We report the absolute binding free energy calculation and surface plasmon resonance (SPR) experiment for ligand binding with the cMYC G-quadruplex DNA. The unimolecular parallel DNA G-quadruplex formed in the c-MYC gene promoter regulates the transcription of c-MYC and is recognized as an emerging drug target for developing cancer therapy. Quindoline derivatives stabilize the G-quadruplex and inhibit its expression in cancer cells. NMR experiments revealed two ligand-induced binding sites located at the 5’ and 3’ termini of the c-MYC G-quadruplex. Questions about which site is more favored and the basis for the ligand-induced binding site formation remain unresolved. Here, we employ two absolute binding free energy methods, the double decoupling (DDM) and the potential of mean force (PMF) methods, to dissect the ligand binding specificity in the c-MYC G-quadruplex. The calculated absolute binding free energies ranging from -8 kcal/mol to -11 kcal/mol are in general agreement with the experimental value derived from the SPR measurement (-8.94 kcal/mol). The results suggest that the quindoline compound has a small preference for the 5’-end binding site. Furthermore, the simulations show that the flanking residues involved in the two binding sites undergo significant reorganization as the ligand unbinds, which provides evidence for ligand-induced binding pocket formation. This study provides atomistic insights that help interpret experimental data and inform rational design of small molecules targeting the c-MYC G-quadruplex.
Our group is honored to present a poster at the 38th Annual Meeting of the Society of Fellows on March 9, 2019.
The poster we presented includes an introduction section, graphs to show potential of mean force method (PMF) for computing binding free energy, steps for double decoupling method (DDM) for computing binging free energy, and a conclusion section. Our results suggest that quinoline binds 5′ end with a somewhat higher affinity.
It was an amazing experience to discuss our research with other faculty and student researchers.
Our research group has done a few AMBER tutorials during the Fall 2018 semester, and we will meet twice a week during winter break to continue the research. These tutorials provided us information about how to use the AMBER software and how to run simulations efficiently. Tutorial B1 is one of them and it prepares our research group well for the future steps.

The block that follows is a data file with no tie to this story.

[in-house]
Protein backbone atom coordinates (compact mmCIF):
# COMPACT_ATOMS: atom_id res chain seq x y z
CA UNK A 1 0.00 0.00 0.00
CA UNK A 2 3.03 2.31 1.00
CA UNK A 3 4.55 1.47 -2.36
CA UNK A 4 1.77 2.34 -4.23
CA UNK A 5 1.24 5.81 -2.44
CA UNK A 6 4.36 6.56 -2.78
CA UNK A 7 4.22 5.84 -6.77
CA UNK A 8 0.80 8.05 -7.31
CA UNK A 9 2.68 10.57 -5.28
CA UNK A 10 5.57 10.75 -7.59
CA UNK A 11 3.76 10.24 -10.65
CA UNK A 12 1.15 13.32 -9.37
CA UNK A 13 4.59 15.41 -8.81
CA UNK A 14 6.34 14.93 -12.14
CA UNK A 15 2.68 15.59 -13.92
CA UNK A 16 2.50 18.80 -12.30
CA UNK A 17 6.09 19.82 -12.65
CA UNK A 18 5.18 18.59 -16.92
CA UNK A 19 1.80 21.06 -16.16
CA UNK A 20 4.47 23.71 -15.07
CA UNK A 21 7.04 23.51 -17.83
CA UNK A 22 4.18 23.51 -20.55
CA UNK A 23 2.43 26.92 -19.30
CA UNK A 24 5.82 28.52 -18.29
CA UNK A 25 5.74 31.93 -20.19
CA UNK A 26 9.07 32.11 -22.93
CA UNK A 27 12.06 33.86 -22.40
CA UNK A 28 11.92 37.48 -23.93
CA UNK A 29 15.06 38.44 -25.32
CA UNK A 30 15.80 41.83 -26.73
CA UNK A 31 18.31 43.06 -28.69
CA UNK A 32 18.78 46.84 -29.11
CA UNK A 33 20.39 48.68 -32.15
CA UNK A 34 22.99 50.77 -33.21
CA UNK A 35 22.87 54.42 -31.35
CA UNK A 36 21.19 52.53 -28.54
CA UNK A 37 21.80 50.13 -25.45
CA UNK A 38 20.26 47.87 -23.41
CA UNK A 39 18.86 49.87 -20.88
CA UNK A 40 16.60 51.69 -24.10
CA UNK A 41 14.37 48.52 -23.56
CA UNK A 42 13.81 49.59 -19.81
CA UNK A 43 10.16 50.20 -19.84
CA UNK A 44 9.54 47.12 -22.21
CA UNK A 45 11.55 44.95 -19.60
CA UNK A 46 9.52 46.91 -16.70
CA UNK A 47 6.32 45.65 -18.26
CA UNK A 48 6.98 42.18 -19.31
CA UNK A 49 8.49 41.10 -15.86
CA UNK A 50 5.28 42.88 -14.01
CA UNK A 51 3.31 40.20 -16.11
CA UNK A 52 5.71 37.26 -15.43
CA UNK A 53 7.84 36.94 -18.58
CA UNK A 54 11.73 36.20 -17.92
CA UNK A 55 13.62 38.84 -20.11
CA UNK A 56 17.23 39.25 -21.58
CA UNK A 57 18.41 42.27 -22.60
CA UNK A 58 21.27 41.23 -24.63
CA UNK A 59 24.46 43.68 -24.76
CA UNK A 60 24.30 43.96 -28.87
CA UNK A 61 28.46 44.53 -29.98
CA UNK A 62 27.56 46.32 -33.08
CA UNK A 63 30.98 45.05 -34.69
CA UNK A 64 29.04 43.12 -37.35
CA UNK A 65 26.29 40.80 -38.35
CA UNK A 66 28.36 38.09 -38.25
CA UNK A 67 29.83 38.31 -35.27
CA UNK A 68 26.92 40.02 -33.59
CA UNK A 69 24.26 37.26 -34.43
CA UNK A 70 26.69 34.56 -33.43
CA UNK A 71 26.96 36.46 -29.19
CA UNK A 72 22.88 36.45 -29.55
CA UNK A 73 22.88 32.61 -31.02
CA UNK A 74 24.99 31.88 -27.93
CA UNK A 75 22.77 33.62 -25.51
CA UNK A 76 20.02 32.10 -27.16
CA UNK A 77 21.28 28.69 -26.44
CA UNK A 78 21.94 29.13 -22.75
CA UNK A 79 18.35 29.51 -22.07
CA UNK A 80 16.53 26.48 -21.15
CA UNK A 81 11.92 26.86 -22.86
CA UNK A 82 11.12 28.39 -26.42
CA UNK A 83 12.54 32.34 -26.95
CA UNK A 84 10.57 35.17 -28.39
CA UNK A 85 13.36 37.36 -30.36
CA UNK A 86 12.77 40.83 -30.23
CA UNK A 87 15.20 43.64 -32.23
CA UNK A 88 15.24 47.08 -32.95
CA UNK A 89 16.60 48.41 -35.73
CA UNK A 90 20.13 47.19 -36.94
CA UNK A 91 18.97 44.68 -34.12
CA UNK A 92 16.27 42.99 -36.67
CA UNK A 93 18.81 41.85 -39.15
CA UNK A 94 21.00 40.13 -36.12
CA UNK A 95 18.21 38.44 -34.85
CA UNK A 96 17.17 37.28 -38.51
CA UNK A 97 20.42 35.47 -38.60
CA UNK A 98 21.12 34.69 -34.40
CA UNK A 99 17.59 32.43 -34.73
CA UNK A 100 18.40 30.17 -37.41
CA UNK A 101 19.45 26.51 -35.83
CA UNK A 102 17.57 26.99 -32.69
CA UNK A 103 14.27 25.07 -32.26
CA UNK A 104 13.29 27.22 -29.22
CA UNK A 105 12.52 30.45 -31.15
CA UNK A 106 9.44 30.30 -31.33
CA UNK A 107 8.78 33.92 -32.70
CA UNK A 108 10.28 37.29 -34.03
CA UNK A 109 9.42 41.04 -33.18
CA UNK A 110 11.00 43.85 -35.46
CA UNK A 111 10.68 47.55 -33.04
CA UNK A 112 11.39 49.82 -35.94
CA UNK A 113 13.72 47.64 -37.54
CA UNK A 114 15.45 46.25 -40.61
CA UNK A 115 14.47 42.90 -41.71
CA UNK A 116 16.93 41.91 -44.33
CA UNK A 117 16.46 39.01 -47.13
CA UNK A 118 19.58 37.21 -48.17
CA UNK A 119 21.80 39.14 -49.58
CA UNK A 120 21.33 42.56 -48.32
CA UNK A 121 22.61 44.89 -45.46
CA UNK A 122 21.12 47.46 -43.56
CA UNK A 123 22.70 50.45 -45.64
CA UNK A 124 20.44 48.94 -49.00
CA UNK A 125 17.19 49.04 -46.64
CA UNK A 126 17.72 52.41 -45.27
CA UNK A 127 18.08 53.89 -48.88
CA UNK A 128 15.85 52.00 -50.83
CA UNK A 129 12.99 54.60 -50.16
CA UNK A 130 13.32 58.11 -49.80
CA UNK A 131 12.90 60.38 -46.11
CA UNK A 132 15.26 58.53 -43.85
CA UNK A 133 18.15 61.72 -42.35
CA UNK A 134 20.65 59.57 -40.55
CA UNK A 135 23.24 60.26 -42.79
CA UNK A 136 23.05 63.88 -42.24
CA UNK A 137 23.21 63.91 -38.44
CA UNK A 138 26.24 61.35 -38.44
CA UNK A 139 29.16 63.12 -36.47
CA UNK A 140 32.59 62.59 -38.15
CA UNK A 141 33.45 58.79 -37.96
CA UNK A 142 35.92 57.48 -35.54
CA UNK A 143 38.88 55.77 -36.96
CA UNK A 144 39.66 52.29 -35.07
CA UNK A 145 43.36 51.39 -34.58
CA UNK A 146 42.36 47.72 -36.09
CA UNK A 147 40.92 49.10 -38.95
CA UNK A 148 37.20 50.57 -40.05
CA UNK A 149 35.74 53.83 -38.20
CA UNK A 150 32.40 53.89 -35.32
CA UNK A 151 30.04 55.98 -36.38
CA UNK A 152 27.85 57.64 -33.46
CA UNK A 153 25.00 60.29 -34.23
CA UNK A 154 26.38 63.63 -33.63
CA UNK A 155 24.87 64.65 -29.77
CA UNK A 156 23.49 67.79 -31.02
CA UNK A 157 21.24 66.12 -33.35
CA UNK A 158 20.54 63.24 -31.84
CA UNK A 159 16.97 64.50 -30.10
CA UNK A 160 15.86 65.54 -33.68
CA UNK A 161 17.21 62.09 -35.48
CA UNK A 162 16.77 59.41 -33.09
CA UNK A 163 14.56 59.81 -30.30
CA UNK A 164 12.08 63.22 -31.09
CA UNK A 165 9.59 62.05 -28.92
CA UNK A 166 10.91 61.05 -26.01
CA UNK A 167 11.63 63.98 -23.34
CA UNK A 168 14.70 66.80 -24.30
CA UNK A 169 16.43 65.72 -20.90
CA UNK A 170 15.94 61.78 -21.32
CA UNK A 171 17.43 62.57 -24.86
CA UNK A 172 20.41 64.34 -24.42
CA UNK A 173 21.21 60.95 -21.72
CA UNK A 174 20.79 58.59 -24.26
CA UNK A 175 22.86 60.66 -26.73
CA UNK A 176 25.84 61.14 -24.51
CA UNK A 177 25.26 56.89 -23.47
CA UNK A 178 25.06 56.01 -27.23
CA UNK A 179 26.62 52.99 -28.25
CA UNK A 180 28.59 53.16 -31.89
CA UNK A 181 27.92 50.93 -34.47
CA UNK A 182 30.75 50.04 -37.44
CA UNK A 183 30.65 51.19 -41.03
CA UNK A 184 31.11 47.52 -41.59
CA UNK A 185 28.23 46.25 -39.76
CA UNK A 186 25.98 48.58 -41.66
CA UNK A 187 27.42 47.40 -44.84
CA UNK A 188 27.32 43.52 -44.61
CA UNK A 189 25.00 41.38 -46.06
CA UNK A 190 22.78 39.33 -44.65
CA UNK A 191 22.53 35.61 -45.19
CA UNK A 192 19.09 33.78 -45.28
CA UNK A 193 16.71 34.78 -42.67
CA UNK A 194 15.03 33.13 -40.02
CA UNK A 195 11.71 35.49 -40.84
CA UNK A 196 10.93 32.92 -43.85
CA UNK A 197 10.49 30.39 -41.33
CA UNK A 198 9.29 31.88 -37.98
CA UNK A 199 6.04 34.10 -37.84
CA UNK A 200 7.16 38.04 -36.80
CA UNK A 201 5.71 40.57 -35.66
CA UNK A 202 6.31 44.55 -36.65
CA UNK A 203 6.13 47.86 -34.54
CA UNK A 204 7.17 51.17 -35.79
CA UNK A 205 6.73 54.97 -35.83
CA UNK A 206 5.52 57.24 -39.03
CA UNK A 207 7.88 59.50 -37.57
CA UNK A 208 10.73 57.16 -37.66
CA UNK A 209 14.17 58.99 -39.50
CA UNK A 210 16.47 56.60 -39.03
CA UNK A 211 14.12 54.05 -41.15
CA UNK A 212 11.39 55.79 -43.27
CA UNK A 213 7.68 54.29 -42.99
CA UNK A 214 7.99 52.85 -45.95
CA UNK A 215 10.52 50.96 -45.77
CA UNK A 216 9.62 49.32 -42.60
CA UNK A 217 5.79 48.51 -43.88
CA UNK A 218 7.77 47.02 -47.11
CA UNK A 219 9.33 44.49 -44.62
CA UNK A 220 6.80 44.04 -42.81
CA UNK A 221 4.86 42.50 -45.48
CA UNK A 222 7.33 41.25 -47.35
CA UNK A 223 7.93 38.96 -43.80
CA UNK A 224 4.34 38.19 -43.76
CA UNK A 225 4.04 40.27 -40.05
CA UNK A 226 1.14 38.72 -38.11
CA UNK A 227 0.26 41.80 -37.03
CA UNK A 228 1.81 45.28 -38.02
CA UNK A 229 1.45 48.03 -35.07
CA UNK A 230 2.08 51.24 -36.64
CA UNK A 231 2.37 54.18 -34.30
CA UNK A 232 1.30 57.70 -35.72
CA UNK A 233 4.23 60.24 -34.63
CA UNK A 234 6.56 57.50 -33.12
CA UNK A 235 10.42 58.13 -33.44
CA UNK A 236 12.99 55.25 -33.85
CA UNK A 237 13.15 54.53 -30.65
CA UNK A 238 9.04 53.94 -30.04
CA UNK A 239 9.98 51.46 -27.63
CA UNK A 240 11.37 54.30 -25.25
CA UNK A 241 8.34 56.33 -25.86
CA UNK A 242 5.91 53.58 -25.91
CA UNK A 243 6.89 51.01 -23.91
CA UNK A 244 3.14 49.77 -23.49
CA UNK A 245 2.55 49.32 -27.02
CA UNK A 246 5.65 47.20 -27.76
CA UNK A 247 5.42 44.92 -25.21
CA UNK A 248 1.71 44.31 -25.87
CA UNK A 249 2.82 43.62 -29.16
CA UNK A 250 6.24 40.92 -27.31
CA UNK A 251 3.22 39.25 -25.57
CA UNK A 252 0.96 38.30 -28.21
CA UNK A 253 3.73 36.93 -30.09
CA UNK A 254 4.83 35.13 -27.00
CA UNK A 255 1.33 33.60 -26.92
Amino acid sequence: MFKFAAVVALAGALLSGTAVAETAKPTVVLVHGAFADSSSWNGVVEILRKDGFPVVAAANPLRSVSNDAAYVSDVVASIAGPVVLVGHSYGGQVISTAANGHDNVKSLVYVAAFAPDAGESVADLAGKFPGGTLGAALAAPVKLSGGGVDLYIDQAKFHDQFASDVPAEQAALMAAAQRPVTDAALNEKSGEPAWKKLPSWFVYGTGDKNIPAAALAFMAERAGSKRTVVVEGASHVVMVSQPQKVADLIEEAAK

The goal of AMBER tutorial B1 is to simulate a DNA polyA-polyT Decamer. First we made sure that the required files prmtop, rst7, mdin are set up. Then we performed basic RMSd analysis and visualized the results with VMD. After that we used the Born implicit solvent model to run MD simulation for the DNA model. Last we used TIP3P explicit water to run production simulation.
In order to be better prepared for the research, our group did Amber tutorial B0 as a start. Amber is the abbreviation for “Assisted Model Building and Energy Refinement.” It is a set of force fields that describe the potential energy function and parameters of the interaction of biomolecules. It also refers to a package of molecular simulation programs which includes source code and demos.
Our group worked on a computer with AmberTools v15, VMD, and xmgrace installed. The AMBER tutorial B0 asks us to run a molecular dynamics simulation and analyze the results. The steps include preparing topology and coordinate files, loading a protein and nucleic acid force field, building alanine dipeptide, solvating alanine dipeptide, minimizing input, running Amber MD sander, running minimization, running heating MD, and running production MD. Completing Amber tutorial enabled our group to become familiar with Linux and the Amber software.